Skipp Whitman: Girls

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Photo courtesy of Sebastian Ruiz

Skipp Whitman is back with a new album, a new sound, and a new outlook. After tackling serious subject matters with a more traditional sound on his previous work, Whitman has decided to reach a broader base with his new music. Whitman’s new album “Girls” is an upbeat and catchy piece of work that pays homage to the female species.

Girls is a ten-track album that features appearances by Jeremy Jones, Diego Moran, Nick Zappas, River Harmony, and Melissa Vento.

Skipp Whitman recently chatted with The Real Hip-Hop about the change in his sound, the hell that is L.A. traffic, and his new album, Girls.

TRHH: Why’d you call the new album ‘Girls’?

Skipp Whitman: I called it “Girls” because after my last album, which was about more difficult life stuff, splitting up with my ex, more dark themes, and having a year and change to recover from that and walking around L.A. all months of the year, I just woke back up over the last year to females. Just noticing, admiring, and interacting with them was really the inspiration for the album.

TRHH: How were you when you were not interacting with females?

Skipp Whitman: I was telling somebody else, it was like a Rocky montage. I was losing weight, redefining my habits, getting my room situated, listening to drums, and learning more music. With anybody, being in a relationship you lose yourself a little bit in somebody else. It was a great time because it allowed me to 100% focus on regaining my center. Once I felt like myself again fully I started opening my eyes again.

TRHH: So now you’re meeting girls and dealing with girls; is that a positive or a negative?

Skipp Whitman: It’s positive because what I’ve always been an all-or-nothing person. Interacting with girls, women, and dating I was always very much like, if we’re dating I’m wifed up, home on weekends, and going to Bed, Bath & Beyond picking out candles for the house. It was just an all-out type of thing. Once I got this freedom again I realized that there can be friendships and there can be girls that I admire from afar that inspire me to write music, and it doesn’t necessarily mean it has to be something. There were just all these different levels and that translates to life as well. It doesn’t always have to be so intense like an all-or-nothing thing, so it’s been great.

TRHH: The album cover to Girls is really ill. Who is the lady in the photo?

Skipp Whitman: [Laughs] Her name is Melissa Vento. She’s incredible. She’s an artist, she sings and produces, she works for Tesla now, and she’s into engineering. She’s a very interesting, really unique girl. I first met her because she was in a video I did called “L.A.” and then she was in “L.A. Traffic” oddly enough. She’s one who it’s been really cool to work with creatively. I’ve even been asked by friends, “Yo, you hit it?” It’s never that. I can just admire that she’s beautiful, enjoy her creativity, and leave it at that. She definitely inspired a lot of the album. Also, on the Interlude track it’s just her and I talking. It’s an epiphany to me that I can have interactions with a girl that beautiful and leave it at that.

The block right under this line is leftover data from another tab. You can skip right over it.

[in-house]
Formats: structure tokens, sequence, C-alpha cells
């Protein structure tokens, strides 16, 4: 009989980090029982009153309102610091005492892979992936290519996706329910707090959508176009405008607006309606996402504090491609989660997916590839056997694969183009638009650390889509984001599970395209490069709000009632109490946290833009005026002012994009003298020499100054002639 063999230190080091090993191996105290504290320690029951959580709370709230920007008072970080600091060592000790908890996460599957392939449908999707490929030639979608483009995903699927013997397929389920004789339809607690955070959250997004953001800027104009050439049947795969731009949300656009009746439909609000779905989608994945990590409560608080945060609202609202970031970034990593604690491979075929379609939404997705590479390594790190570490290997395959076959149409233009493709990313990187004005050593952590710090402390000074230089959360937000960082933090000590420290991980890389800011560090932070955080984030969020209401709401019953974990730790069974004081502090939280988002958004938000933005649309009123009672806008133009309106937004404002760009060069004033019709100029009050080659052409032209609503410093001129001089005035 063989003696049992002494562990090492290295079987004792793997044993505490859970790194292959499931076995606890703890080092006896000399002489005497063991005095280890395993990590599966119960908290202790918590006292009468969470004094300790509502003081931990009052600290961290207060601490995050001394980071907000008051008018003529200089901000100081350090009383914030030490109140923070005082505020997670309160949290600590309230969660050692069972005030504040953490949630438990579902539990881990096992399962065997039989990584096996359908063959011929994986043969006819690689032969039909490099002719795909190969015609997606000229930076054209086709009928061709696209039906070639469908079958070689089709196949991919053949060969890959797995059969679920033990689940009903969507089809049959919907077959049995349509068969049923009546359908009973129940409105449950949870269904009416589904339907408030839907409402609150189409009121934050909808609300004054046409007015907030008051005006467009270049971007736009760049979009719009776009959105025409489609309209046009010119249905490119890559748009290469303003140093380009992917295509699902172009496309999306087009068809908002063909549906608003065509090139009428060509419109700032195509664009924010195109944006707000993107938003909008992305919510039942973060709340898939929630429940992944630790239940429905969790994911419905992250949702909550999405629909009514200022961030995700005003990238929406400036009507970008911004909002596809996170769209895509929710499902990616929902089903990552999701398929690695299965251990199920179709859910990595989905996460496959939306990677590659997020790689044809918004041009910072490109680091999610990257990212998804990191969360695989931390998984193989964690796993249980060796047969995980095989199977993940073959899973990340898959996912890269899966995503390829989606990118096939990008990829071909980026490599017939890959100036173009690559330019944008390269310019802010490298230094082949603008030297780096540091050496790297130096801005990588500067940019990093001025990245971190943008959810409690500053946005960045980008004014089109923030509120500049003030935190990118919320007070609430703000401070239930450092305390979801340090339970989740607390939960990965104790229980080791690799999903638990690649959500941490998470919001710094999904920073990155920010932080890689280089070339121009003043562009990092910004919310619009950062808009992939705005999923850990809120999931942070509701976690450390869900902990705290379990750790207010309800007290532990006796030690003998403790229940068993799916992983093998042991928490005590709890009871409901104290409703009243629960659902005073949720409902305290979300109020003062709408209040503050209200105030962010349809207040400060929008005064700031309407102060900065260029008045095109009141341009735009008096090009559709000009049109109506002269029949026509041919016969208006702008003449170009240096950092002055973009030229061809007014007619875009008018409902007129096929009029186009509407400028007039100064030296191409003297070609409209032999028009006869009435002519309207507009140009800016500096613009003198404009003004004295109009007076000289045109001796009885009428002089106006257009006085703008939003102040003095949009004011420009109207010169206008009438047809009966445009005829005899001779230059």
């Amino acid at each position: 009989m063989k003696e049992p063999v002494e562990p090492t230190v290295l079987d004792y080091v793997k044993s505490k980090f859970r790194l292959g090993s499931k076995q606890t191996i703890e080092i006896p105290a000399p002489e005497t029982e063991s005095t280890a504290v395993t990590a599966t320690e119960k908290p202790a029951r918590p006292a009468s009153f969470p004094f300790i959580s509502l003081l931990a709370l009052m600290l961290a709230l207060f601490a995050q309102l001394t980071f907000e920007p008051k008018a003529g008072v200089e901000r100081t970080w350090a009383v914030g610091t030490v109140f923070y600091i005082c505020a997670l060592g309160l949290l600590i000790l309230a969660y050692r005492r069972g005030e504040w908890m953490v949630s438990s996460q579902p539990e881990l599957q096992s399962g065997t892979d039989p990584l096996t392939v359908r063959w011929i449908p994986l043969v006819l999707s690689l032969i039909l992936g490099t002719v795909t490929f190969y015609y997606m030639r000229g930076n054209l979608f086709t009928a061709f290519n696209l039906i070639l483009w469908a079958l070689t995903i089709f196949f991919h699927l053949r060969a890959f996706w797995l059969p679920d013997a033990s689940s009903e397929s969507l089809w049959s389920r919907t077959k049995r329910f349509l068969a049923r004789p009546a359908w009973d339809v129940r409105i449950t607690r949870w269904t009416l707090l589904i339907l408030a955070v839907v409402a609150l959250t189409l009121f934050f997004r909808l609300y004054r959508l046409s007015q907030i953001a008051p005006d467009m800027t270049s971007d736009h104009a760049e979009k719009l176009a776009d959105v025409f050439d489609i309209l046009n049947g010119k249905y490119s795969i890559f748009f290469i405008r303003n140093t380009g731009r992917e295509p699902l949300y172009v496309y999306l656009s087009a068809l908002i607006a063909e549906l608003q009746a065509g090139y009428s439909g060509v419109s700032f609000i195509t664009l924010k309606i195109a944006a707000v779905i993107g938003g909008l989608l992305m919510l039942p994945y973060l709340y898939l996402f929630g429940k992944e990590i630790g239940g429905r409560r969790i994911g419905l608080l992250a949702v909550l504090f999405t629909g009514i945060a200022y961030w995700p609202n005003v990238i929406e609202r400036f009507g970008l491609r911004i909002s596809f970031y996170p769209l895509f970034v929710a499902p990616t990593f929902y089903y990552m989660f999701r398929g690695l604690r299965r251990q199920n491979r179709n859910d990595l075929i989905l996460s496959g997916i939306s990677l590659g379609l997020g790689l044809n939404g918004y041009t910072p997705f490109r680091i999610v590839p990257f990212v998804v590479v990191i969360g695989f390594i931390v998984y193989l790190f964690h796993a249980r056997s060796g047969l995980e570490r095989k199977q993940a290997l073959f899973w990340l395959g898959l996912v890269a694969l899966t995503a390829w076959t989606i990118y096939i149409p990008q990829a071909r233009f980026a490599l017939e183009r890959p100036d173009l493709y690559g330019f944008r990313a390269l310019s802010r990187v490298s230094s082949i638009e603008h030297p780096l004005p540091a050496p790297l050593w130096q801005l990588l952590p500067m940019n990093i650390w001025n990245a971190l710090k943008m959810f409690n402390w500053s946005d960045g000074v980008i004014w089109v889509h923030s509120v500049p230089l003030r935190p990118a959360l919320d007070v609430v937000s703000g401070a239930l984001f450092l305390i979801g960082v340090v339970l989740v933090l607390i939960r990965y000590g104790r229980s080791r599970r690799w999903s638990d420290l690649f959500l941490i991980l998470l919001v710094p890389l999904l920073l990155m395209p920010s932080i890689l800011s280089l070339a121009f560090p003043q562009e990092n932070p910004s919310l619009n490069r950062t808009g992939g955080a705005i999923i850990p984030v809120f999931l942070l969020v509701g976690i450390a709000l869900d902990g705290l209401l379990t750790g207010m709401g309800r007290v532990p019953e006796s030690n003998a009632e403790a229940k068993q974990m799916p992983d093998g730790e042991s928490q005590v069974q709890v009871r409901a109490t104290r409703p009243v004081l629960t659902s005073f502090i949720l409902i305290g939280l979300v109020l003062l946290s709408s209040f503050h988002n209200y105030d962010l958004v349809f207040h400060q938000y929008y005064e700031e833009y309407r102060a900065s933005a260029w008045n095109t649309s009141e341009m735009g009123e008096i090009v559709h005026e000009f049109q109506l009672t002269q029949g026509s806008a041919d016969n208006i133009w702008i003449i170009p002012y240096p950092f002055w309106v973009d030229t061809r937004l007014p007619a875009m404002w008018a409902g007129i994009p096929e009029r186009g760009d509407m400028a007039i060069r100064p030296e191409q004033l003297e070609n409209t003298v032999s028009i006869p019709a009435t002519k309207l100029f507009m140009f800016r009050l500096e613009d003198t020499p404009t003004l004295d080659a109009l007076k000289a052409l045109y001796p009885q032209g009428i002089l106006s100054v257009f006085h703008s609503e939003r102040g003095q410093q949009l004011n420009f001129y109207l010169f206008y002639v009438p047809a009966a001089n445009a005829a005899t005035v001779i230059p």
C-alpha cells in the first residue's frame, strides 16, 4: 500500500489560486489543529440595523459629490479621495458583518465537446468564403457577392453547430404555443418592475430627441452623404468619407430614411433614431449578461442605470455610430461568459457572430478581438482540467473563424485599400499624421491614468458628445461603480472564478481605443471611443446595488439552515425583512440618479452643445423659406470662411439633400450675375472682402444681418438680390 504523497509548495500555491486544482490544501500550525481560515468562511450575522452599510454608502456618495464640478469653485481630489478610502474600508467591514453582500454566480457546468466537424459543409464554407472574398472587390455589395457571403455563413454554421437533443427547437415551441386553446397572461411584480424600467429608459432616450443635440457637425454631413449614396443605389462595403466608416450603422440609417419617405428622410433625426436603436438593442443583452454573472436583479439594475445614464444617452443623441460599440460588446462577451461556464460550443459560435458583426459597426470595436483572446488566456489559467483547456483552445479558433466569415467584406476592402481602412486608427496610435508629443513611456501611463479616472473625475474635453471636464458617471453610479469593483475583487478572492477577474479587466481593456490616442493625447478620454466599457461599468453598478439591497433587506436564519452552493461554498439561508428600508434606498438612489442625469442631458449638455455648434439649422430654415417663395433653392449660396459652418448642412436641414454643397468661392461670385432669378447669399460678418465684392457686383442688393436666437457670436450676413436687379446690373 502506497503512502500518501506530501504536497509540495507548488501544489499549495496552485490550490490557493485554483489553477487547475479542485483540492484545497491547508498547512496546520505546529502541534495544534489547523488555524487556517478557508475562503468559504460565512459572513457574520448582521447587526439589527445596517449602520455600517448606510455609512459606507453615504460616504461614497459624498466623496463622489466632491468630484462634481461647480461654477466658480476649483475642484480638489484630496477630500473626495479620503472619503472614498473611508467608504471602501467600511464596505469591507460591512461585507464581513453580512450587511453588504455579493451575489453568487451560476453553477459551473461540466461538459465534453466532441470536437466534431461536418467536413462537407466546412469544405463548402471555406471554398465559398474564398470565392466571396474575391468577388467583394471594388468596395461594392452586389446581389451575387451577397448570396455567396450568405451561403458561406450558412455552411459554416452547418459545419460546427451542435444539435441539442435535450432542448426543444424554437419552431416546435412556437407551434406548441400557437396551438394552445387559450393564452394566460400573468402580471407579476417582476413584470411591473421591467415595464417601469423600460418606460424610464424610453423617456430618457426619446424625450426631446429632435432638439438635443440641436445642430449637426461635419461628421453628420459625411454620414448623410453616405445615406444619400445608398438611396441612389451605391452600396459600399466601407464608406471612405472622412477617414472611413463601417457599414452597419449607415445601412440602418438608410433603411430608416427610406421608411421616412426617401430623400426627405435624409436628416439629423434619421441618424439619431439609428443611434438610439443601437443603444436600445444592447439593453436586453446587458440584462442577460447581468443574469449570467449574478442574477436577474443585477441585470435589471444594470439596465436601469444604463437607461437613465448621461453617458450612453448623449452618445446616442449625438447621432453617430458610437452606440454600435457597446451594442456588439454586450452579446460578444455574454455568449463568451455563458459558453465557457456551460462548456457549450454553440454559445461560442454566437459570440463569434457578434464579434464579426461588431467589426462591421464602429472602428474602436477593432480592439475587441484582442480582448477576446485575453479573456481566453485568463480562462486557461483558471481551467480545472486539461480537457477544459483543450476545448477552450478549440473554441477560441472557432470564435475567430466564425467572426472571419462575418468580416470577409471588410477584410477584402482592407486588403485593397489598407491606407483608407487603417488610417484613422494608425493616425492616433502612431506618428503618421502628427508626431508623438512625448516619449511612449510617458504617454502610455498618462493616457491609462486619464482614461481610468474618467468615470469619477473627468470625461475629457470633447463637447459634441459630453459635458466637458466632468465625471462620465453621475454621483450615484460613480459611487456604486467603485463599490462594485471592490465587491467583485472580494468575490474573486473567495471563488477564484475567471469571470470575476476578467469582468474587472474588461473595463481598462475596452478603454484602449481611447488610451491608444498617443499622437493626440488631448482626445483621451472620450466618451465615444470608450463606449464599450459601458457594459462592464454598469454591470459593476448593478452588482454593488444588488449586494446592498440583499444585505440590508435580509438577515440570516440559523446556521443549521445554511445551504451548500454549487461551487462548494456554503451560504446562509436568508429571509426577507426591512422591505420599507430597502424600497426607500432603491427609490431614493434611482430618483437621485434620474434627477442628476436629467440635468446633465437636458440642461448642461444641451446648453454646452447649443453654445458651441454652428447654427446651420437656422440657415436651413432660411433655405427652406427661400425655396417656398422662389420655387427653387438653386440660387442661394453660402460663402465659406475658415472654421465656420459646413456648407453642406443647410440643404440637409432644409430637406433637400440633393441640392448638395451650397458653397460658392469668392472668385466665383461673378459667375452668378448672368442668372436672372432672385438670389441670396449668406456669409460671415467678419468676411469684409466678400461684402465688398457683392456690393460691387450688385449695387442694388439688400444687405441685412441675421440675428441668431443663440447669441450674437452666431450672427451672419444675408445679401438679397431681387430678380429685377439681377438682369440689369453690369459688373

TRHH: You mentioned ‘L.A. Traffic’ and the video made me laugh because L.A. traffic is pure misery.

Skipp Whitman: [Laughs] Yes, it is.

TRHH: I was there for All-Star Weekend maybe 7 years ago and I was stuck in traffic for about two hours. I wanted to leave the car on the highway and just start walking. It was so bad.

Skipp Whitman: Yes! It’s one of the L.A. cliché’s that are unfortunately true.

TRHH: You’re an East Coast guy, so you’re used to bad traffic, and I am too. But it’s nothing like L.A. Being an East Coast guy how do you deal with the traffic in Los Angeles?

Skipp Whitman: It’s funny I made that song, and this blows a lot of people’s minds in L.A., but I actually don’t even have a car. I live in this area called the Arts District in North Hollywood and it’s real dope because any jobs that I have or anything that I do creatively, or getting groceries or the gym, everything is within a 1 mile radius. I’m literally able to walk everywhere I need to on a daily basis, and besides that Uber is dope out here. For five bucks you can get very far. That’s the only way I could deal with it to be honest with you. Again, coming from the East Coast, the idea of having to get in my car, having to hit the highway, and parking to get anywhere is paralyzing to me. Maybe that’s why I’m able to look at it as a comedic thing because it’s not my reality out here.